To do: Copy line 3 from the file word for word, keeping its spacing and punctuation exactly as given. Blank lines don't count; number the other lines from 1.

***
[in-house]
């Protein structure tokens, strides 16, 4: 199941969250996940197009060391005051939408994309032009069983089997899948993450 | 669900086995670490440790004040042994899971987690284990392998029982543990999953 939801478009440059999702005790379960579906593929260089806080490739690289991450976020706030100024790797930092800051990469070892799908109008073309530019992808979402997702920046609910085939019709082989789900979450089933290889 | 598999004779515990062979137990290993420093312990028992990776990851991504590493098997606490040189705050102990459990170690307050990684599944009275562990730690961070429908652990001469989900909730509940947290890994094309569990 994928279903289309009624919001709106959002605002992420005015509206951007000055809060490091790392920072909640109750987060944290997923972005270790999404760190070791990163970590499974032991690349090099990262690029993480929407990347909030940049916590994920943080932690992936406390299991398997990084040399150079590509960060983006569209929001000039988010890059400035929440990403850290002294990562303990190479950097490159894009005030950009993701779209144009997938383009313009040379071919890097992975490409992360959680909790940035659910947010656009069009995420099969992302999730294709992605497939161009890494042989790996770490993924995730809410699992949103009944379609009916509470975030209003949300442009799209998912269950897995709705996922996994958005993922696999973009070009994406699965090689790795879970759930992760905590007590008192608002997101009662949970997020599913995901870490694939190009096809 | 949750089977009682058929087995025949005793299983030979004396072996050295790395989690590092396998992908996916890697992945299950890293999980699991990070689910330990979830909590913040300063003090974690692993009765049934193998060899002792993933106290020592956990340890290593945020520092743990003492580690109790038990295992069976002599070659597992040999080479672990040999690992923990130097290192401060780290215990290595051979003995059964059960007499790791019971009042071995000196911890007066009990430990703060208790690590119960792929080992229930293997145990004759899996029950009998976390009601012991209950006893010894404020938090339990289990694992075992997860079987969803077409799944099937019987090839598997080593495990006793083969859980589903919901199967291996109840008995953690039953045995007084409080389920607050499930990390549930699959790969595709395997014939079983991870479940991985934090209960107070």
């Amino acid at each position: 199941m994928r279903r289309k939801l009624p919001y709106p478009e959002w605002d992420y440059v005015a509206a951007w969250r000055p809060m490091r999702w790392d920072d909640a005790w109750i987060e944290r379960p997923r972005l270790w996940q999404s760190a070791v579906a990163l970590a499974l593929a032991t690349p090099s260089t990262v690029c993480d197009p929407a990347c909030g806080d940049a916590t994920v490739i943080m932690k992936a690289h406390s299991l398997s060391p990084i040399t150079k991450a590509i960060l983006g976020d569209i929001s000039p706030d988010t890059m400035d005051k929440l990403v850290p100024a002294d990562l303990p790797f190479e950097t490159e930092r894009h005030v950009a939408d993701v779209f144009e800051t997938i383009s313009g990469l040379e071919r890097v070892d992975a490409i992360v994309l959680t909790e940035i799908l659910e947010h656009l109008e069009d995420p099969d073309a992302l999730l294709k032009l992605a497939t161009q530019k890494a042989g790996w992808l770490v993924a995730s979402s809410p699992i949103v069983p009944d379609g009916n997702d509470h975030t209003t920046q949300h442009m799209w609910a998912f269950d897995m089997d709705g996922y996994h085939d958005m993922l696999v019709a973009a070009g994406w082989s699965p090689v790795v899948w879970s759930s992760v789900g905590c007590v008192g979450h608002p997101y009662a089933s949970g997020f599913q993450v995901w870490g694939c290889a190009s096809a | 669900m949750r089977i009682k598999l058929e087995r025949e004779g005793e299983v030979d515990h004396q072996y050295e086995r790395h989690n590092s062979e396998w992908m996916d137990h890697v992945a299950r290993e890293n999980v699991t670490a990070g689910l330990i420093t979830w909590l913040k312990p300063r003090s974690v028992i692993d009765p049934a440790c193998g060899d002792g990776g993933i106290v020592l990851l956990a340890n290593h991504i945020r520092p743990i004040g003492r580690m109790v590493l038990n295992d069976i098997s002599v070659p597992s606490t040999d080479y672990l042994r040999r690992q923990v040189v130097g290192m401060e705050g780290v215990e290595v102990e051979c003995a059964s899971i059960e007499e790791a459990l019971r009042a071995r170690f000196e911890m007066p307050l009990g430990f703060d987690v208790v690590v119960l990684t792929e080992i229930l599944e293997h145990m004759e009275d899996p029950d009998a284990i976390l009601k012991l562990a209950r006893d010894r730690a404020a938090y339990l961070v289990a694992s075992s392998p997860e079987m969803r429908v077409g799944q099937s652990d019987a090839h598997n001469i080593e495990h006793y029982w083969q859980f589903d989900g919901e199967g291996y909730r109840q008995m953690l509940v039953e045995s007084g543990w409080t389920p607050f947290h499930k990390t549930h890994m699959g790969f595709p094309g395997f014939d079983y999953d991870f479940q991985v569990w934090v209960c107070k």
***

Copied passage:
């Amino acid at each position: 199941m994928r279903r289309k939801l009624p919001y709106p478009e959002w605002d992420y440059v005015a509206a951007w969250r000055p809060m490091r999702w790392d920072d909640a005790w109750i987060e944290r379960p997923r972005l270790w996940q999404s760190a070791v579906a990163l970590a499974l593929a032991t690349p090099s260089t990262v690029c993480d197009p929407a990347c909030g806080d940049a916590t994920v490739i943080m932690k992936a690289h406390s299991l398997s060391p990084i040399t150079k991450a590509i960060l983006g976020d569209i929001s000039p706030d988010t890059m400035d005051k929440l990403v850290p100024a002294d990562l303990p790797f190479e950097t490159e930092r894009h005030v950009a939408d993701v779209f144009e800051t997938i383009s313009g990469l040379e071919r890097v070892d992975a490409i992360v994309l959680t909790e940035i799908l659910e947010h656009l109008e069009d995420p099969d073309a992302l999730l294709k032009l992605a497939t161009q530019k890494a042989g790996w992808l770490v993924a995730s979402s809410p699992i949103v069983p009944d379609g009916n997702d509470h975030t209003t920046q949300h442009m799209w609910a998912f269950d897995m089997d709705g996922y996994h085939d958005m993922l696999v019709a973009a070009g994406w082989s699965p090689v790795v899948w879970s759930s992760v789900g905590c007590v008192g979450h608002p997101y009662a089933s949970g997020f599913q993450v995901w870490g694939c290889a190009s096809a | 669900m949750r089977i009682k598999l058929e087995r025949e004779g005793e299983v030979d515990h004396q072996y050295e086995r790395h989690n590092s062979e396998w992908m996916d137990h890697v992945a299950r290993e890293n999980v699991t670490a990070g689910l330990i420093t979830w909590l913040k312990p300063r003090s974690v028992i692993d009765p049934a440790c193998g060899d002792g990776g993933i106290v020592l990851l956990a340890n290593h991504i945020r520092p743990i004040g003492r580690m109790v590493l038990n295992d069976i098997s002599v070659p597992s606490t040999d080479y672990l042994r040999r690992q923990v040189v130097g290192m401060e705050g780290v215990e290595v102990e051979c003995a059964s899971i059960e007499e790791a459990l019971r009042a071995r170690f000196e911890m007066p307050l009990g430990f703060d987690v208790v690590v119960l990684t792929e080992i229930l599944e293997h145990m004759e009275d899996p029950d009998a284990i976390l009601k012991l562990a209950r006893d010894r730690a404020a938090y339990l961070v289990a694992s075992s392998p997860e079987m969803r429908v077409g799944q099937s652990d019987a090839h598997n001469i080593e495990h006793y029982w083969q859980f589903d989900g919901e199967g291996y909730r109840q008995m953690l509940v039953e045995s007084g543990w409080t389920p607050f947290h499930k990390t549930h890994m699959g790969f595709p094309g395997f014939d079983y999953d991870f479940q991985v569990w934090v209960c107070k």